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David Lloyd suggests two changes in the Mankad rule to avoid furore

image-l8j1d58uDavid Lloyd (PC: Twitter)

The controversy surrounding the third One Day International between India Women and England Women is getting intense day by day. A lot of cricket pundits and former players are pitching in their views on whether Mankad is within the spirit of the game. For the unversed, England Women needed 17 runs to win the match with Charlotte Dean playing at 47 runs.

However, in the 44th over, Deepti Sharma uprooted the stumps when Dean was out of the crease at the non-strikers’ end. Mankad is a legal way of dismissal in the ICC rule book. However, the English players were not happy with the entire scenario. Many English fans and analysts are also accusing Deepti of deliberately delaying the delivery and misusing the rule.

Former English umpire David Lloyd also joined the heated debate. Lloyd reckoned that there is no problem with a batter getting dismissed in the manner. However, the International Cricket Council needs to be a little more specific to avoid the controversy that takes the centre stage every time.

Lloyd finds the current law ambiguous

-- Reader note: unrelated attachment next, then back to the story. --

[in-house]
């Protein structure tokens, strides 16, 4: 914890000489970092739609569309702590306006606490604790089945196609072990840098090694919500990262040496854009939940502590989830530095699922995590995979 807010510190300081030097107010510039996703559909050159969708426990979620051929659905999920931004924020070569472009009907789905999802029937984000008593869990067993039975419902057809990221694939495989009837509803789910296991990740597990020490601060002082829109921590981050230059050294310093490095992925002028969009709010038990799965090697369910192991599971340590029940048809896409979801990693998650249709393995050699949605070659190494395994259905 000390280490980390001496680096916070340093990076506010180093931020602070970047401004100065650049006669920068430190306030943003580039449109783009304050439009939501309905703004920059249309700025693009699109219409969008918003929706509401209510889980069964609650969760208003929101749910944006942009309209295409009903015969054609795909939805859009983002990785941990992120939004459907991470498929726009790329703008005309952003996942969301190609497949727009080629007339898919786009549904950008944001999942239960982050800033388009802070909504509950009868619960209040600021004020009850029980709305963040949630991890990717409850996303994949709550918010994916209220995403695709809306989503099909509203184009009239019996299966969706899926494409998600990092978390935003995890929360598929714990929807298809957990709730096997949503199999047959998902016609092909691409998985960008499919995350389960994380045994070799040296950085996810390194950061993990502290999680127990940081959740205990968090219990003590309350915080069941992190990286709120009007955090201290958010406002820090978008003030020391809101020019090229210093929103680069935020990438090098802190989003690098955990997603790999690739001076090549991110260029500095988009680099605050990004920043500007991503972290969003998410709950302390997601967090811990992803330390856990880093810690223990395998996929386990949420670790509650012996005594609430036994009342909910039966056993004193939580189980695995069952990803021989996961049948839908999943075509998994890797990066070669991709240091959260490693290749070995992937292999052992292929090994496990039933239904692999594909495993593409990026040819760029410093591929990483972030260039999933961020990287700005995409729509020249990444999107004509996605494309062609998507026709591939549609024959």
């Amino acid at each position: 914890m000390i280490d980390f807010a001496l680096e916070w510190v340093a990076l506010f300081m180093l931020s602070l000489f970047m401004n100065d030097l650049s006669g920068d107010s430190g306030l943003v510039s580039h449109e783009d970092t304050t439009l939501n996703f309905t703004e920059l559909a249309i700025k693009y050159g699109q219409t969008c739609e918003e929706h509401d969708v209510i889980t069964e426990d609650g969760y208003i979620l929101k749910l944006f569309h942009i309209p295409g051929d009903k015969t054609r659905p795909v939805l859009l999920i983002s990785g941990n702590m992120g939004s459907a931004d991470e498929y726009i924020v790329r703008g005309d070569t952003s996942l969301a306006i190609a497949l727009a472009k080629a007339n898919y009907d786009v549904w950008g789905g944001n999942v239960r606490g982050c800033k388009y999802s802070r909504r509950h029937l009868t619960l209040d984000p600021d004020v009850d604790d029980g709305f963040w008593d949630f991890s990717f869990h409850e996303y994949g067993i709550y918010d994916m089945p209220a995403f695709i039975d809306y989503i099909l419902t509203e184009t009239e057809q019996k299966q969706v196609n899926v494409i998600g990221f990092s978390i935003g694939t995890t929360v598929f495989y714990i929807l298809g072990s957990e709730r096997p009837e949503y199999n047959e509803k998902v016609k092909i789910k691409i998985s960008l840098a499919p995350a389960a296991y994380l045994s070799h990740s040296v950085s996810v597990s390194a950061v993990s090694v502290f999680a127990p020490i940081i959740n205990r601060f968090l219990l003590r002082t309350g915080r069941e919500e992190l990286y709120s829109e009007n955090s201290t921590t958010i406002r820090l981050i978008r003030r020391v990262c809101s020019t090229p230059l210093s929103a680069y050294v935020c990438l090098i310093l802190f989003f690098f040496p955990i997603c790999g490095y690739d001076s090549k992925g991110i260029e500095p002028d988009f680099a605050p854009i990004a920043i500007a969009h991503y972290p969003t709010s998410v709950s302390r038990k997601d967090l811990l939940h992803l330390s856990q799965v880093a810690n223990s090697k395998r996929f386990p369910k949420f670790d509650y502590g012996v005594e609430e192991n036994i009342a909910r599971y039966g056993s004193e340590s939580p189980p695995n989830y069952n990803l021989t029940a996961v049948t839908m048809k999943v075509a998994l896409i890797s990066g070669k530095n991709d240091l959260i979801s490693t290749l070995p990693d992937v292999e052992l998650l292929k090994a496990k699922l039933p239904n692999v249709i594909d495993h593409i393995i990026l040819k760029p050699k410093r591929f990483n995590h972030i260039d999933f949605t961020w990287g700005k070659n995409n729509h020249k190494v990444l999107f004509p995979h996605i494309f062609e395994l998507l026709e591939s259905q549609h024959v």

The veteran advised two changes. He believes that a batter should always be given a warning first and the bowler can execute the run-out if they ignore the warning. Further, he also suggested that there should be a proper description of when a batter can leave the field.

The current rule suggests that the player needs to be within the crease till the bowler is expected to release the ball. Lloyd finds it confusing and believes proper wording will be much better.

In his column for the Daily Mail, the former cricketer wrote:

"If the law was clarified, we'd avoid the furore that occurs every time someone is dismissed in this way. First, I'd make it obligatory for a bowler to warn a batter first. That way, everyone understands what's going on. And if the batter ignores the warning, then he or she is fair game. 

"It's a bit like a warning for running on the pitch. Second, I'd tighten up the wording of the law. We need a physical description of that moment. It could be when the back foot lands, or when the arm reaches its highest point. Whatever it is, we need something more concrete than what we currently have."

Also Read: 'No warnings were given': Heather Knight accuses Deepti Sharma of lying